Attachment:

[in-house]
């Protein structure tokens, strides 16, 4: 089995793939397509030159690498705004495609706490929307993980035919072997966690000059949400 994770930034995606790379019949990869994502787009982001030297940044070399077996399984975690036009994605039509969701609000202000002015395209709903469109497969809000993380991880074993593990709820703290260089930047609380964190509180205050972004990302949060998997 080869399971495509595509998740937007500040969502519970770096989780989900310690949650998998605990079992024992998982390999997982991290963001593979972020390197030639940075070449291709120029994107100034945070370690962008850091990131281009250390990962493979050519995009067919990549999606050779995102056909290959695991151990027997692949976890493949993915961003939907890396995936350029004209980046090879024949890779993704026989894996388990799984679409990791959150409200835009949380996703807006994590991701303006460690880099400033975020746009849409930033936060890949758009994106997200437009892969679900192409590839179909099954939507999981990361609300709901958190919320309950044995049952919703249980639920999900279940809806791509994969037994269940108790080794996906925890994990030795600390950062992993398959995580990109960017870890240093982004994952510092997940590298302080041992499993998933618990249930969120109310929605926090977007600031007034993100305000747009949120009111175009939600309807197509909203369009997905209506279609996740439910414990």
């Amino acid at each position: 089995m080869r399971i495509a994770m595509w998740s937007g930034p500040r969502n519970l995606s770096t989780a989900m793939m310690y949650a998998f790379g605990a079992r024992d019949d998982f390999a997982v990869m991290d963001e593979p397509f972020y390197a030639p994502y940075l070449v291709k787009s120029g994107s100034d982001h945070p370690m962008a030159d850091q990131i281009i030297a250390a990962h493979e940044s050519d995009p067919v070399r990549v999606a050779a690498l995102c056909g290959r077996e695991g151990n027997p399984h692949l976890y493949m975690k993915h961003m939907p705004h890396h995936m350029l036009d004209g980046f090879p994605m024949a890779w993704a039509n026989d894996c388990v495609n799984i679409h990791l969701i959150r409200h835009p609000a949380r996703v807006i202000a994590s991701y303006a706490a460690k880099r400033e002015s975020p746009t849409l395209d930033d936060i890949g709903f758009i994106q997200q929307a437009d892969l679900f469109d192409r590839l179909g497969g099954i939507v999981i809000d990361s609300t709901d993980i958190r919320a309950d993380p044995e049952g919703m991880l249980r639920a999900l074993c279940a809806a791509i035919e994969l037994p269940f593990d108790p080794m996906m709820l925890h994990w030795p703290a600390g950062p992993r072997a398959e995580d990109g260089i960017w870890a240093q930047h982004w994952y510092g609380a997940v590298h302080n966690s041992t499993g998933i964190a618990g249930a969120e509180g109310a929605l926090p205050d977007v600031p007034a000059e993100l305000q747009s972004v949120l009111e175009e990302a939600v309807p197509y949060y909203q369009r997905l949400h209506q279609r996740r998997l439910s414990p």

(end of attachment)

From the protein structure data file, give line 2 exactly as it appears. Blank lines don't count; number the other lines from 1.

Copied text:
């Protein structure tokens, strides 16, 4: 089995793939397509030159690498705004495609706490929307993980035919072997966690000059949400 994770930034995606790379019949990869994502787009982001030297940044070399077996399984975690036009994605039509969701609000202000002015395209709903469109497969809000993380991880074993593990709820703290260089930047609380964190509180205050972004990302949060998997 080869399971495509595509998740937007500040969502519970770096989780989900310690949650998998605990079992024992998982390999997982991290963001593979972020390197030639940075070449291709120029994107100034945070370690962008850091990131281009250390990962493979050519995009067919990549999606050779995102056909290959695991151990027997692949976890493949993915961003939907890396995936350029004209980046090879024949890779993704026989894996388990799984679409990791959150409200835009949380996703807006994590991701303006460690880099400033975020746009849409930033936060890949758009994106997200437009892969679900192409590839179909099954939507999981990361609300709901958190919320309950044995049952919703249980639920999900279940809806791509994969037994269940108790080794996906925890994990030795600390950062992993398959995580990109960017870890240093982004994952510092997940590298302080041992499993998933618990249930969120109310929605926090977007600031007034993100305000747009949120009111175009939600309807197509909203369009997905209506279609996740439910414990």